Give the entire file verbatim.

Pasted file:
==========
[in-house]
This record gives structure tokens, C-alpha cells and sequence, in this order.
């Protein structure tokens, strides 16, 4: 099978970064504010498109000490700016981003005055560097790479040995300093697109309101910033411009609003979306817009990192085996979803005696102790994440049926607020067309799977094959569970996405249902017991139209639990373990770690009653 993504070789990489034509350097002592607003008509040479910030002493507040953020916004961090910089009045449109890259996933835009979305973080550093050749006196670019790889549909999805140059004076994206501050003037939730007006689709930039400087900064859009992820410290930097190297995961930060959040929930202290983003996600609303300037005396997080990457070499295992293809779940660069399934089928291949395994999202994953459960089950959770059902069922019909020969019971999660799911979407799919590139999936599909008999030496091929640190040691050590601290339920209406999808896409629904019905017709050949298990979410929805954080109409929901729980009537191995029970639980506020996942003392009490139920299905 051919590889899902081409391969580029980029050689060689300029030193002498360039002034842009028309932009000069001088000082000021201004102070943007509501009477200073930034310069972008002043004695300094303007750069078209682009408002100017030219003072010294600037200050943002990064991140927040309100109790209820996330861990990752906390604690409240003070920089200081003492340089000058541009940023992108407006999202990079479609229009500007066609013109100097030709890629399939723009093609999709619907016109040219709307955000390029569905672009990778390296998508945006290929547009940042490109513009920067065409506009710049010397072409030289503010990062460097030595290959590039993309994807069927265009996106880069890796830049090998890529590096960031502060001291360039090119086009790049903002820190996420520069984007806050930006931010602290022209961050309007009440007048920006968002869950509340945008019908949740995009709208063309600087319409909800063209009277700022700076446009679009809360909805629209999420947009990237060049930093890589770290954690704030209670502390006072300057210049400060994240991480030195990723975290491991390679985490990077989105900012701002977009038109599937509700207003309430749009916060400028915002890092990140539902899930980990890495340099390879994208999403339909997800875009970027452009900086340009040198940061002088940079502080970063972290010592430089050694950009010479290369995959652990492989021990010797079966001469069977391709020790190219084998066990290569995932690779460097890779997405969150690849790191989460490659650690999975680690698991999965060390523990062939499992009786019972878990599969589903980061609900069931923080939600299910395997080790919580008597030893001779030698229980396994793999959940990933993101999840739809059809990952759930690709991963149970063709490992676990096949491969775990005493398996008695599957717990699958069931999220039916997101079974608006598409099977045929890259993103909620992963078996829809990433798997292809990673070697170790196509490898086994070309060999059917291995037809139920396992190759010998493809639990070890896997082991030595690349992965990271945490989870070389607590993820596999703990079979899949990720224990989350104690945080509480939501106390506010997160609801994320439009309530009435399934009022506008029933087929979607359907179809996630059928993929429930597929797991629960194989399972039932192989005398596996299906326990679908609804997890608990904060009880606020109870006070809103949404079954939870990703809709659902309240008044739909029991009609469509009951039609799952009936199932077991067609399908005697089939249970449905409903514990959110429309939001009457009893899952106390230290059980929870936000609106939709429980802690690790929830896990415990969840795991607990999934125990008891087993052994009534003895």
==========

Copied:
[in-house]
This record gives structure tokens, C-alpha cells and sequence, in this order.
């Protein structure tokens, strides 16, 4: 099978970064504010498109000490700016981003005055560097790479040995300093697109309101910033411009609003979306817009990192085996979803005696102790994440049926607020067309799977094959569970996405249902017991139209639990373990770690009653 993504070789990489034509350097002592607003008509040479910030002493507040953020916004961090910089009045449109890259996933835009979305973080550093050749006196670019790889549909999805140059004076994206501050003037939730007006689709930039400087900064859009992820410290930097190297995961930060959040929930202290983003996600609303300037005396997080990457070499295992293809779940660069399934089928291949395994999202994953459960089950959770059902069922019909020969019971999660799911979407799919590139999936599909008999030496091929640190040691050590601290339920209406999808896409629904019905017709050949298990979410929805954080109409929901729980009537191995029970639980506020996942003392009490139920299905 051919590889899902081409391969580029980029050689060689300029030193002498360039002034842009028309932009000069001088000082000021201004102070943007509501009477200073930034310069972008002043004695300094303007750069078209682009408002100017030219003072010294600037200050943002990064991140927040309100109790209820996330861990990752906390604690409240003070920089200081003492340089000058541009940023992108407006999202990079479609229009500007066609013109100097030709890629399939723009093609999709619907016109040219709307955000390029569905672009990778390296998508945006290929547009940042490109513009920067065409506009710049010397072409030289503010990062460097030595290959590039993309994807069927265009996106880069890796830049090998890529590096960031502060001291360039090119086009790049903002820190996420520069984007806050930006931010602290022209961050309007009440007048920006968002869950509340945008019908949740995009709208063309600087319409909800063209009277700022700076446009679009809360909805629209999420947009990237060049930093890589770290954690704030209670502390006072300057210049400060994240991480030195990723975290491991390679985490990077989105900012701002977009038109599937509700207003309430749009916060400028915002890092990140539902899930980990890495340099390879994208999403339909997800875009970027452009900086340009040198940061002088940079502080970063972290010592430089050694950009010479290369995959652990492989021990010797079966001469069977391709020790190219084998066990290569995932690779460097890779997405969150690849790191989460490659650690999975680690698991999965060390523990062939499992009786019972878990599969589903980061609900069931923080939600299910395997080790919580008597030893001779030698229980396994793999959940990933993101999840739809059809990952759930690709991963149970063709490992676990096949491969775990005493398996008695599957717990699958069931999220039916997101079974608006598409099977045929890259993103909620992963078996829809990433798997292809990673070697170790196509490898086994070309060999059917291995037809139920396992190759010998493809639990070890896997082991030595690349992965990271945490989870070389607590993820596999703990079979899949990720224990989350104690945080509480939501106390506010997160609801994320439009309530009435399934009022506008029933087929979607359907179809996630059928993929429930597929797991629960194989399972039932192989005398596996299906326990679908609804997890608990904060009880606020109870006070809103949404079954939870990703809709659902309240008044739909029991009609469509009951039609799952009936199932077991067609399908005697089939249970449905409903514990959110429309939001009457009893899952106390230290059980929870936000609106939709429980802690690790929830896990415990969840795991607990999934125990008891087993052994009534003895």